A poll by the commission on keeping the Colosseum in District 7, which stretches from the Colosseum area to the San Leandro border, ended in a 6-6 tie. Three commissioners – Shirley Gee, Stephanie Goode and Tejal Shah – then indicated that they would change their vote to move the Colosseum to District 6. This gave the commission the supermajority vote needed to adopt the final map. The map approved yesterday moves the Coliseum complex and the BART station to D6.
Earlier, Gee, a longtime resident of District 2 who has been very engaged in district issues, made a motion that would keep the Colosseum where it is, but realized there was no not enough support. “We clearly don’t have 9 votes as is,” Gee said. “It will go down.”
Because the Colosseum contains no houses, some locals saw the change as purely political. Sometimes the conversation veered into a debate comparing the economies of the two districts. The final boundaries moved the District 6 line to Hegenberger Road.
“It seemed like gerrymandering,” said Sheryl Walton, a District 7 resident, an Oakland native who ran for a city council seat in 2012, and has worked on Coliseum issues and followed the redistricting process. “The Redistricting Commission is not responsible for creating economic engines for any particular district.”
With the Raiders and Warriors leaving and the A’s eyeing Howard Terminal for a new ballpark, the future of the 120-acre Coliseum complex is in flux. A group of black business leaders and investors has secured an exclusive negotiation agreement and offers to build new housing, a black-owned business district and satellite campus, and bring a WNBA team to Oakland .
Gangas told The Oaklandside that she couldn’t support the card’s adoption due to the Colosseum moving. Gangas and curators Amber Blackwell and Gloria Crowell were the three no’s. “I also want to get nine votes, but this process hasn’t been fair,” said Crowell, a D7 resident who works on health and social service issues through the Allen Temple Baptist Church, during the hearing.
“I’m sure a lot of people are going to be very shocked,” Gangas said. “I don’t think we’ve had a chance to talk about the harms of this change. I didn’t want our work to be drawn into politics. This is one of the main reasons I voted no. I think there are damages to fairness that we haven’t been able to properly discuss.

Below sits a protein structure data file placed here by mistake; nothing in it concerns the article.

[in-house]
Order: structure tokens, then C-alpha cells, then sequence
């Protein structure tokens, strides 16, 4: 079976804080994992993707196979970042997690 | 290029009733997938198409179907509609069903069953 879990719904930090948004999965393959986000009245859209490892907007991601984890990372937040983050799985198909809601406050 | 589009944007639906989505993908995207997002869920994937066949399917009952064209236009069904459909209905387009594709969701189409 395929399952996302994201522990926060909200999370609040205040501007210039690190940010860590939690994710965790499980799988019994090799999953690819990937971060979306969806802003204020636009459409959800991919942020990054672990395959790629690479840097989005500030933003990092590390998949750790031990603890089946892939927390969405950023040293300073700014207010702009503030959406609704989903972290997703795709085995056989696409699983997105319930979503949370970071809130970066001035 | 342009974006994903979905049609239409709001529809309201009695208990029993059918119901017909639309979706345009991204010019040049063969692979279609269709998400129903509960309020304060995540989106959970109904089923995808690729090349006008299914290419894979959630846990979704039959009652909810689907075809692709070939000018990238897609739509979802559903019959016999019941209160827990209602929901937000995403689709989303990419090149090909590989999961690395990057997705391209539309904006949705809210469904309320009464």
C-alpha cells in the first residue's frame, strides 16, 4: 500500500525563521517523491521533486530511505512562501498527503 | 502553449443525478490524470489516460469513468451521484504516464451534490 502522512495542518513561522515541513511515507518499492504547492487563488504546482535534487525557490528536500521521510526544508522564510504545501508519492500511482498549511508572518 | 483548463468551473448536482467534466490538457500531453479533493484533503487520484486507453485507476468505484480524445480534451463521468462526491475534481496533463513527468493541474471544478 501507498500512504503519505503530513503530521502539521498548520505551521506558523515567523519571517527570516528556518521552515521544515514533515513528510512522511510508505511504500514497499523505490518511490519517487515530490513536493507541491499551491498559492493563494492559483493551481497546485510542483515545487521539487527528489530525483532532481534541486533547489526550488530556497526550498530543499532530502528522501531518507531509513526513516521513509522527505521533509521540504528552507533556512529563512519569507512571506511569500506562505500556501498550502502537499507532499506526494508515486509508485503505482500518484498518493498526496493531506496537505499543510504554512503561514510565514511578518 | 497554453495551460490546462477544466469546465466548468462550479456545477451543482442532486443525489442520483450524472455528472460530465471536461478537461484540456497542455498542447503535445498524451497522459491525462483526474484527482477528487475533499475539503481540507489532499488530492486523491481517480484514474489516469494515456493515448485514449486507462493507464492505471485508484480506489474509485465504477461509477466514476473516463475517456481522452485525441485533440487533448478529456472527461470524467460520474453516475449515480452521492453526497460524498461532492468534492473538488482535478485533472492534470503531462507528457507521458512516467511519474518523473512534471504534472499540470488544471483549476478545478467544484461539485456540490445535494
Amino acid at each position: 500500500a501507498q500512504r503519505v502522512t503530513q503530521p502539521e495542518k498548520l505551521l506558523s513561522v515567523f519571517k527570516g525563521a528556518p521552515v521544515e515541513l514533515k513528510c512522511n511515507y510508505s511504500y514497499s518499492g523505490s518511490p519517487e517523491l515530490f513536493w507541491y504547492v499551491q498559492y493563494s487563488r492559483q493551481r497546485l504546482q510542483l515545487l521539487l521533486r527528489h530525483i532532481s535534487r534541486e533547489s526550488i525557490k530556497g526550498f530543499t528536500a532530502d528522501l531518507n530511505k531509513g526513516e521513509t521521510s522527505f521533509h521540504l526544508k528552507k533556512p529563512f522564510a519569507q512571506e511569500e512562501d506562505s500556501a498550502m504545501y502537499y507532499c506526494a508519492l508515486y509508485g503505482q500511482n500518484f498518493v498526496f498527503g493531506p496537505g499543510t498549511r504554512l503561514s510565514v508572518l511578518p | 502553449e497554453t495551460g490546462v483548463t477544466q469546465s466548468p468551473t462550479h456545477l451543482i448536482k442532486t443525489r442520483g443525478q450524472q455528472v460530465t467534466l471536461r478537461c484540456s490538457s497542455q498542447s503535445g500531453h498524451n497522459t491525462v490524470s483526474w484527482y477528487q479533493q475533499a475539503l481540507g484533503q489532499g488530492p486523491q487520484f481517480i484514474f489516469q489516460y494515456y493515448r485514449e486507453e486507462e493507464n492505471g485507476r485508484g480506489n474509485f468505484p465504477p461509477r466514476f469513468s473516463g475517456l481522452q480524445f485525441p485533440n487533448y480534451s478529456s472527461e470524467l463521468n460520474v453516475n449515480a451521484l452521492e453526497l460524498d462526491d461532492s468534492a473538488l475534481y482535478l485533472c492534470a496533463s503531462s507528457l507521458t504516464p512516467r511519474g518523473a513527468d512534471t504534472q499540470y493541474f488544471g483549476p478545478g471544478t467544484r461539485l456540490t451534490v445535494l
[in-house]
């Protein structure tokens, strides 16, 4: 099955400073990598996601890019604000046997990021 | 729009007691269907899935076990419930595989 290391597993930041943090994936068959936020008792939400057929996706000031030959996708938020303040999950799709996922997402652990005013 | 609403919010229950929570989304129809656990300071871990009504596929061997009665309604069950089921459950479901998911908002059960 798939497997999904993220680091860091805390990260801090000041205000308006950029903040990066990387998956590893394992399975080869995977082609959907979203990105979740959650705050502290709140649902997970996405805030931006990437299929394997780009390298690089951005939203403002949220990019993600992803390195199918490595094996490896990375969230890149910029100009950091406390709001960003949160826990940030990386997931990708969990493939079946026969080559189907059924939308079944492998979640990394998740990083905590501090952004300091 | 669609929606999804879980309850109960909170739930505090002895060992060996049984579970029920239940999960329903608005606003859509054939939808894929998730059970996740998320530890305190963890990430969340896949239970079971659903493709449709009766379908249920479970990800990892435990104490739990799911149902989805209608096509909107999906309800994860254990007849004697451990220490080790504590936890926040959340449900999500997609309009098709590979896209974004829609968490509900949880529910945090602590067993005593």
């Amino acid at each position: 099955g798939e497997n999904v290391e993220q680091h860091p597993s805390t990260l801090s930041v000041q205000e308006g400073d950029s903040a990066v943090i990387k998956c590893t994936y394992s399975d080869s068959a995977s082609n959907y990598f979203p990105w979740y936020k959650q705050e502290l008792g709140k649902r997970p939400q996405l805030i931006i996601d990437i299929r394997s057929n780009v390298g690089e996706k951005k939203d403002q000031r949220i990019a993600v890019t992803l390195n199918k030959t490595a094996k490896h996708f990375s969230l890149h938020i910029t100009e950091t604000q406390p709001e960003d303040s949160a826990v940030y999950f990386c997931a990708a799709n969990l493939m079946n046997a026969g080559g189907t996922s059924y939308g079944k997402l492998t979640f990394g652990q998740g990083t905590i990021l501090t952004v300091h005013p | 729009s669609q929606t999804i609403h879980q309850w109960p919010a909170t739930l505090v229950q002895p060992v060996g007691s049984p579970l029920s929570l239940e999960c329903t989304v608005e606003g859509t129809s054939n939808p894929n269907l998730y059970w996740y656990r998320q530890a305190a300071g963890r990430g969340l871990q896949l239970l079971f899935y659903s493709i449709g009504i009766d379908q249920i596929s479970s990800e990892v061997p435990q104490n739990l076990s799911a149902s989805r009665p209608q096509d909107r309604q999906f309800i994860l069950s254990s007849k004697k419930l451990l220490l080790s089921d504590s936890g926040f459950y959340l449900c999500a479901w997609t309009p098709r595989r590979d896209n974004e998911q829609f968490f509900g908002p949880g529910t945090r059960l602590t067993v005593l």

Glenview returns to District 4, but Bartlett will move
Some residents of Bartlett, a residential neighborhood along 35th Avenue below Interstate 580, were stunned when their neighborhood was moved from District 4 (Laurel, Dimond, Redwood Heights) to District 5 (Fruitvale). Otto Pippenger, who lives in the Bartlett neighborhood, said the commission indicated last year that Bartlett was considered a community of interest with the Dimonds and Laurels after hearing from hundreds of residents.
“If you assume their good faith, it is absolutely inexplicable. It’s a blow,” Pippenger told The Oaklandside. Pippenger said the majority of earlier versions of the map kept Bartlett in District 4. completely reversed course on the Colosseum.”
Residents of Glenview are thrilled to join District 4 after being cut out during remapping a decade ago. A plan to divide the areas around Dimond Park into multiple districts has been scrapped. Allan Brill, co-founder of Glenview Area Groups for Action, said his neighborhood’s only complaint is that a strip of Glenview under MacArthur Boulevard was not included with the rest of the neighborhood.
“For some reason someone in District 5 wanted this little band there and we don’t understand why,” Brill said. “It’s clearly an area that identifies with Glenview.”
As we previously reported, the city charter requires the commission to choose a final map by December 31, 2021. Since that deadline was missed due to a lack of supermajority consensus, the prosecutor of the city, Barbara Parker, had to ask a state judge to define the new boundaries of the district. In a motion filed in Alameda County Superior Court on January 7, Parker wrote that if the commission could not reach an agreement by early February, she would ask the court to impose a new map on the city. to be used in the November elections.
The Redistricting Commission will hold a public hearing for the final adoption 14 days after the new map is published and made available for public review. The final version of F4 card should soon be available on the commission’s website.